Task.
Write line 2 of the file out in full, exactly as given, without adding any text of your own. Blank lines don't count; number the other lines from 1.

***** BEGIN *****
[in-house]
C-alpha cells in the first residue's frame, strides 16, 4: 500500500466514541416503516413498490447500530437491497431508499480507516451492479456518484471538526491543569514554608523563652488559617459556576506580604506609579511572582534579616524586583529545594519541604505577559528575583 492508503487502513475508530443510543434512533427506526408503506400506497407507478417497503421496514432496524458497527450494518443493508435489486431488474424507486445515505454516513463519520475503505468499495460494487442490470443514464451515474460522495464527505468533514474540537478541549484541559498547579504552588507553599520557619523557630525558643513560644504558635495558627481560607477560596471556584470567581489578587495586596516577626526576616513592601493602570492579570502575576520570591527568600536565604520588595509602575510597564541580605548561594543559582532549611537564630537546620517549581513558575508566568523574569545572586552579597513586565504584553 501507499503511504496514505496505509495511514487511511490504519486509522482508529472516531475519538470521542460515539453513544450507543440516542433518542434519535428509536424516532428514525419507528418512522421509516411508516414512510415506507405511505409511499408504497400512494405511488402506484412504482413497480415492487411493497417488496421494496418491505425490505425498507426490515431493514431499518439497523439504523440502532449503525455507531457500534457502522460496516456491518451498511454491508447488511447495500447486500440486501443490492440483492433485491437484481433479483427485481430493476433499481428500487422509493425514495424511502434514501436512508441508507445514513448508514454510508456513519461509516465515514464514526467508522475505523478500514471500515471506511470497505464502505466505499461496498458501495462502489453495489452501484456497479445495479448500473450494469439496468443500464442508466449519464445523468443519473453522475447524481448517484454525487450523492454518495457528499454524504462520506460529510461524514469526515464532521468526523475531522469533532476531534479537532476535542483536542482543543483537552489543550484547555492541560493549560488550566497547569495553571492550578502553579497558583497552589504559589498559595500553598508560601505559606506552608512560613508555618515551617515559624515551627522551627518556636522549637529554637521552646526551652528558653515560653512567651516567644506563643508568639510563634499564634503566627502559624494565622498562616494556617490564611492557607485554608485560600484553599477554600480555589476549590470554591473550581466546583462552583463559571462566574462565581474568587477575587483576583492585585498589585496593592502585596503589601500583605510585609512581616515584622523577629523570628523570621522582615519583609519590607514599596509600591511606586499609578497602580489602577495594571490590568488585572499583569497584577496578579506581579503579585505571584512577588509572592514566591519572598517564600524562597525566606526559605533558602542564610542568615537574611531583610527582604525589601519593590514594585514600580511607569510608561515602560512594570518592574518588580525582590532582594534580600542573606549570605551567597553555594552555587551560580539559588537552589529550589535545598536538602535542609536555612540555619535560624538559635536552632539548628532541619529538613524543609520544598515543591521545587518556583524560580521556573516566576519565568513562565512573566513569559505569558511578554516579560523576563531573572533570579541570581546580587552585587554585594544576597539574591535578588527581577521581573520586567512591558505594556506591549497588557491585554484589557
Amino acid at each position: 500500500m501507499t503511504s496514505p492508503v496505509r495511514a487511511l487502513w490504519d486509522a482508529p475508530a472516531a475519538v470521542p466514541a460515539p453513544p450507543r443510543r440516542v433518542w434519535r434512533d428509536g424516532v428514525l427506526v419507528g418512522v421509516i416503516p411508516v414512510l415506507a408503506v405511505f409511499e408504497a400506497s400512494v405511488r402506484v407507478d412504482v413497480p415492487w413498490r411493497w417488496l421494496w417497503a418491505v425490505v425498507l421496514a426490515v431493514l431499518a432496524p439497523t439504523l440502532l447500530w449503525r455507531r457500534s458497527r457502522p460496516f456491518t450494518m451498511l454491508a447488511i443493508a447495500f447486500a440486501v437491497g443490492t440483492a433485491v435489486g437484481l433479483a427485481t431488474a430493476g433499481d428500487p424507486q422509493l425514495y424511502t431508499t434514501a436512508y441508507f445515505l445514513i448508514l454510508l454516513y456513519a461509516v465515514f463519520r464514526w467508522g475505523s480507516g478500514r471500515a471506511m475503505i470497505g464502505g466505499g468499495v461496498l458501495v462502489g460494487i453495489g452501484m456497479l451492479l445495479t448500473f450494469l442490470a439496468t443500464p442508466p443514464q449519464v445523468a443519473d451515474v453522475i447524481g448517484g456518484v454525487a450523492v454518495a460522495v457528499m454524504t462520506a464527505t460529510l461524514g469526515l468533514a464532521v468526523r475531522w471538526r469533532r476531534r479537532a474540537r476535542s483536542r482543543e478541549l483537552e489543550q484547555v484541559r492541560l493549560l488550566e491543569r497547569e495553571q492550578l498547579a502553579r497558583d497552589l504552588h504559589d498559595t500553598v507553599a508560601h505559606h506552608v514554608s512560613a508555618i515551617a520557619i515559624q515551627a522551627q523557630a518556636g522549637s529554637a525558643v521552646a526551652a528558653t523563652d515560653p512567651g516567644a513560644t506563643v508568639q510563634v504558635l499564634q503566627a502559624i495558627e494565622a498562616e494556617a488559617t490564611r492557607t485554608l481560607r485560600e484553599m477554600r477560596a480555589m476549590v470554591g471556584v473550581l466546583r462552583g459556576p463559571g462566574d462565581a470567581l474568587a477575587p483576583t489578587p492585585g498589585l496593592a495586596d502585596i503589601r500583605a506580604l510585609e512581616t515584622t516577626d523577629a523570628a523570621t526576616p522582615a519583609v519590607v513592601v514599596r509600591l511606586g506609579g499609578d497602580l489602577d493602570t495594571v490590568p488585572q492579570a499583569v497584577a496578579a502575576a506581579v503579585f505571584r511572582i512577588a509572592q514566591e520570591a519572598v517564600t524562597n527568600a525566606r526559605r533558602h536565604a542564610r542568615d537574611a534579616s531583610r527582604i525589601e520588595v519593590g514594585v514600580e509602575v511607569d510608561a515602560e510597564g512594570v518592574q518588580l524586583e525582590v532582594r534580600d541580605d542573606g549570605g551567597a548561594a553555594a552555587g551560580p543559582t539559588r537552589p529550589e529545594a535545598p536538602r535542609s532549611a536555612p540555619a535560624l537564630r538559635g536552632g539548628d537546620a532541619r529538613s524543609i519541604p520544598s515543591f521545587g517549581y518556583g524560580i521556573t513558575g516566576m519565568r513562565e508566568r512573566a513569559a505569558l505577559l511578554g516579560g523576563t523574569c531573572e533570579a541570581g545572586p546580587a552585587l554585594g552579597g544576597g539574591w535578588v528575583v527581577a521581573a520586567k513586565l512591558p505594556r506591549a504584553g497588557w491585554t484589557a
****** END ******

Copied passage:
C-alpha cells in the first residue's frame, strides 16, 4: 500500500466514541416503516413498490447500530437491497431508499480507516451492479456518484471538526491543569514554608523563652488559617459556576506580604506609579511572582534579616524586583529545594519541604505577559528575583 492508503487502513475508530443510543434512533427506526408503506400506497407507478417497503421496514432496524458497527450494518443493508435489486431488474424507486445515505454516513463519520475503505468499495460494487442490470443514464451515474460522495464527505468533514474540537478541549484541559498547579504552588507553599520557619523557630525558643513560644504558635495558627481560607477560596471556584470567581489578587495586596516577626526576616513592601493602570492579570502575576520570591527568600536565604520588595509602575510597564541580605548561594543559582532549611537564630537546620517549581513558575508566568523574569545572586552579597513586565504584553 501507499503511504496514505496505509495511514487511511490504519486509522482508529472516531475519538470521542460515539453513544450507543440516542433518542434519535428509536424516532428514525419507528418512522421509516411508516414512510415506507405511505409511499408504497400512494405511488402506484412504482413497480415492487411493497417488496421494496418491505425490505425498507426490515431493514431499518439497523439504523440502532449503525455507531457500534457502522460496516456491518451498511454491508447488511447495500447486500440486501443490492440483492433485491437484481433479483427485481430493476433499481428500487422509493425514495424511502434514501436512508441508507445514513448508514454510508456513519461509516465515514464514526467508522475505523478500514471500515471506511470497505464502505466505499461496498458501495462502489453495489452501484456497479445495479448500473450494469439496468443500464442508466449519464445523468443519473453522475447524481448517484454525487450523492454518495457528499454524504462520506460529510461524514469526515464532521468526523475531522469533532476531534479537532476535542483536542482543543483537552489543550484547555492541560493549560488550566497547569495553571492550578502553579497558583497552589504559589498559595500553598508560601505559606506552608512560613508555618515551617515559624515551627522551627518556636522549637529554637521552646526551652528558653515560653512567651516567644506563643508568639510563634499564634503566627502559624494565622498562616494556617490564611492557607485554608485560600484553599477554600480555589476549590470554591473550581466546583462552583463559571462566574462565581474568587477575587483576583492585585498589585496593592502585596503589601500583605510585609512581616515584622523577629523570628523570621522582615519583609519590607514599596509600591511606586499609578497602580489602577495594571490590568488585572499583569497584577496578579506581579503579585505571584512577588509572592514566591519572598517564600524562597525566606526559605533558602542564610542568615537574611531583610527582604525589601519593590514594585514600580511607569510608561515602560512594570518592574518588580525582590532582594534580600542573606549570605551567597553555594552555587551560580539559588537552589529550589535545598536538602535542609536555612540555619535560624538559635536552632539548628532541619529538613524543609520544598515543591521545587518556583524560580521556573516566576519565568513562565512573566513569559505569558511578554516579560523576563531573572533570579541570581546580587552585587554585594544576597539574591535578588527581577521581573520586567512591558505594556506591549497588557491585554484589557